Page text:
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Salt solution cools computers, boosts performance

Salt solution cools computers, boosts performance
Graphical abstract. Credit: Device (2023). DOI: 10.1016/j.device.2023.100121

Researchers at the City University of Hong Kong found the secret to a more efficient, less expensive approach to keeping massive computer systems cool: Just add salt.

A growing concern in computing is the enormous amount of heat generated in ever-increasing global computer arrays churning out more than 2 zettabytes per week.

Such gigantic processing capacity leaves an enormous carbon footprint. Commercial cloud providers utilize systems requiring billions of gallons a year to maintain optimal temperatures.

According to the MIT Press Reader, cooling processes account for more than 40% of electricity usage. A single data center can consume the same amount of electricity as 50,000 homes.

"As a result, the cloud now has a greater carbon footprint than the ," anthropologist Steven Gonzalez Monserrate wrote in an MIT Press article last year.

Wei Wu, a professor in the School of Energy and Environment at the Hong Kong university, devised a system with several colleagues that improves upon current heat dissipation technology.

In a paper published Oct. 31 in the journal Device, Wu described a process in which water containing the salt lithium bromide relies on evaporation and reabsorption to keep temperatures low.

The process is "a passive thermal management strategy that relies on moisture desorption from hygroscopic salt solutions through a protective membrane that only allows water vapor to pass through," Wu said.

The porous membrane is set in a structure that prevents any salty solution from contact with computer components. A heat sink directs accumulated heat away from sensitive electronics.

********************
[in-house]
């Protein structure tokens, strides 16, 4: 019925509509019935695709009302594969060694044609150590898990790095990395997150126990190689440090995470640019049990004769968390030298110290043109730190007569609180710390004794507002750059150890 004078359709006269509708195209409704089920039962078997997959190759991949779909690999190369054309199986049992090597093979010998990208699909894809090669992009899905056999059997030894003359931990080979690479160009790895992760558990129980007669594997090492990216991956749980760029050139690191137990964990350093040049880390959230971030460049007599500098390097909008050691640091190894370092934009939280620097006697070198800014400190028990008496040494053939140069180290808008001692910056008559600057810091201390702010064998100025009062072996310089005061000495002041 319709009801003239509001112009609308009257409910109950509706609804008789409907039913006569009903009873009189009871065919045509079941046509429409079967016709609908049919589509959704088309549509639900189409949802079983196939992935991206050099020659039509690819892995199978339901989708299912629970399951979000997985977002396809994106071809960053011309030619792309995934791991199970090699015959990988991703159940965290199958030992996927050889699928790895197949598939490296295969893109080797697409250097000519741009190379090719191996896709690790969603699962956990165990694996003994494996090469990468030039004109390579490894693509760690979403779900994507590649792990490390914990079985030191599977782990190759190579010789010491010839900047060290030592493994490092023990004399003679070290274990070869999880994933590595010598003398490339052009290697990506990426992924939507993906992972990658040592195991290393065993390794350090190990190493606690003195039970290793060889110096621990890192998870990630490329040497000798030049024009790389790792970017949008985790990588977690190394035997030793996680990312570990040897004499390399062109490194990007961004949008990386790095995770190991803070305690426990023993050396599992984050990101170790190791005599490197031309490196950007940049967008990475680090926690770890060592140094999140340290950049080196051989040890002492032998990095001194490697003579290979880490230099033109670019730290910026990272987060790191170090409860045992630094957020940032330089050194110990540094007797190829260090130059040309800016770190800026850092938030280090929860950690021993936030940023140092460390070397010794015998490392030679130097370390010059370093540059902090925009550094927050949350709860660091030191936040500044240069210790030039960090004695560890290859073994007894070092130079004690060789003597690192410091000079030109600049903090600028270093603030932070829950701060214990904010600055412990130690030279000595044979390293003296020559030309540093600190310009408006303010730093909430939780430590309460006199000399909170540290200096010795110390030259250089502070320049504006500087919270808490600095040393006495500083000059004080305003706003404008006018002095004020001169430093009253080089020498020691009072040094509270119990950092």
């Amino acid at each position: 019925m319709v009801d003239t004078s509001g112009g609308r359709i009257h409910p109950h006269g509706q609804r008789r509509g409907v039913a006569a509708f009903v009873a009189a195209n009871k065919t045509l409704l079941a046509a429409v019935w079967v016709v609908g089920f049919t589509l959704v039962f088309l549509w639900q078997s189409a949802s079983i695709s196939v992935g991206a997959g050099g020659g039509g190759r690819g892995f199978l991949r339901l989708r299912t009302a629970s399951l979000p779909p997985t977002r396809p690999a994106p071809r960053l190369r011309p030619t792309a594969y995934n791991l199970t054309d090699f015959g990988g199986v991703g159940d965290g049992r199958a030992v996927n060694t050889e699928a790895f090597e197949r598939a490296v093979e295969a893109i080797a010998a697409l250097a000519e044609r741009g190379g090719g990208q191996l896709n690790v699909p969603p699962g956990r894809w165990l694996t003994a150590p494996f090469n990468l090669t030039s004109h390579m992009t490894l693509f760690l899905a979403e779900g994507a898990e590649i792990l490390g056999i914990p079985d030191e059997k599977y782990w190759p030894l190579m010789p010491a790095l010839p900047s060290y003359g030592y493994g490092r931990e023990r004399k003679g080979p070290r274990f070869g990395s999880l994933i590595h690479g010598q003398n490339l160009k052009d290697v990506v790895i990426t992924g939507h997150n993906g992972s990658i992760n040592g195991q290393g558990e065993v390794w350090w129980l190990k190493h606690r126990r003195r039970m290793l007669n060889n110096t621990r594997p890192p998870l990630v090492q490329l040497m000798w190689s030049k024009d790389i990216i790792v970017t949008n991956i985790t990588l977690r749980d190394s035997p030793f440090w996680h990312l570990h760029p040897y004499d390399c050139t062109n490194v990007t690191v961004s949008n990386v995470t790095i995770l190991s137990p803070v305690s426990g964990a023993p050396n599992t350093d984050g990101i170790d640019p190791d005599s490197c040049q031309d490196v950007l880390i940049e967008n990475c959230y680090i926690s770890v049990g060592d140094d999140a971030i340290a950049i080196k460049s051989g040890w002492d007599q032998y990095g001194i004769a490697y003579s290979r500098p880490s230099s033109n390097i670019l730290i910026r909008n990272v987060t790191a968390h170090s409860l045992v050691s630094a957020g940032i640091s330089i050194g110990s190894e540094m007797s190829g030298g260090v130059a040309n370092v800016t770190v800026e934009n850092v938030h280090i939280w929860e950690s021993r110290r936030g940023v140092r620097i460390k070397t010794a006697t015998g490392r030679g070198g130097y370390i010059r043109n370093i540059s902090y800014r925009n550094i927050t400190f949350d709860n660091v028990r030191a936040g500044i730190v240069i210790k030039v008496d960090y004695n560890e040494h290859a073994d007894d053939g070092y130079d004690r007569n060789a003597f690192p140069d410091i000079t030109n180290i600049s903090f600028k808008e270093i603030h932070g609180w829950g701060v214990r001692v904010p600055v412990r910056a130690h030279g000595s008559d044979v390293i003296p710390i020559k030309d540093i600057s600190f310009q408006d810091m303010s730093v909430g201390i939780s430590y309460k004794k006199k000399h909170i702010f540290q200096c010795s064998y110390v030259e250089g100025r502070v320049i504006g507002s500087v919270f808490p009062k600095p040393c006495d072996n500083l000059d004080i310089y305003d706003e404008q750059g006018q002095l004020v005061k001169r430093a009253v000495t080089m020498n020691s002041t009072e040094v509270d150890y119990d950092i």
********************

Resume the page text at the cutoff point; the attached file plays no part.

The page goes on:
Wu, in his paper, "Membrane-encapsulated, moisture-desorptive passive cooling for high-performance, ultra-low-cost, and long-duration electronics thermal management," said the device "can spontaneously and quickly recover its cooling capacity by absorbing from the air during off hours." He compared the process to nature, where mammals regulate body temperature by sweating and rehydrating.

The high moisture absorption capacity and low cost of the lithium bromide-treated water offers a clear advantage over competing cooling strategies using hydrogels and metal-organic frameworks. Those systems require time-consuming regeneration rates and require active replenishment of water supplies.

"In contrast, hygroscopic inorganic salts, such as LiCl and LiBr, show promise in addressing these issues due to their extremely high moisture absorption capacity and low cost," Wu said.

Applying the process to a single computer, the researchers measured an improvement of more than 32% in performance. They also said the process was completed "with a record-high cost effectiveness."

"Poor thermal management can cause tremendous heat accumulation within , resulting in the loss of functionality and, eventually, device failure," Wu said. "We demonstrate that the proposed strategy is capable of offering a long-duration stable cooling capacity without solution leakage and corrosion, which can suppress the temperature rise of an emulated heater with a record-high cost effectiveness compared with state-of-the-art passive cooling strategies."

The cooling strategy, Wu said, is cost effective and highly scalable, and "can be useful for various cooling applications with few technological barriers."

More information: Zengguang Sui et al, Membrane-encapsulated, moisture-desorptive passive cooling for high-performance, ultra-low-cost, and long-duration electronics thermal management, Device (2023). DOI: 10.1016/j.device.2023.100121.

Journal information: Device

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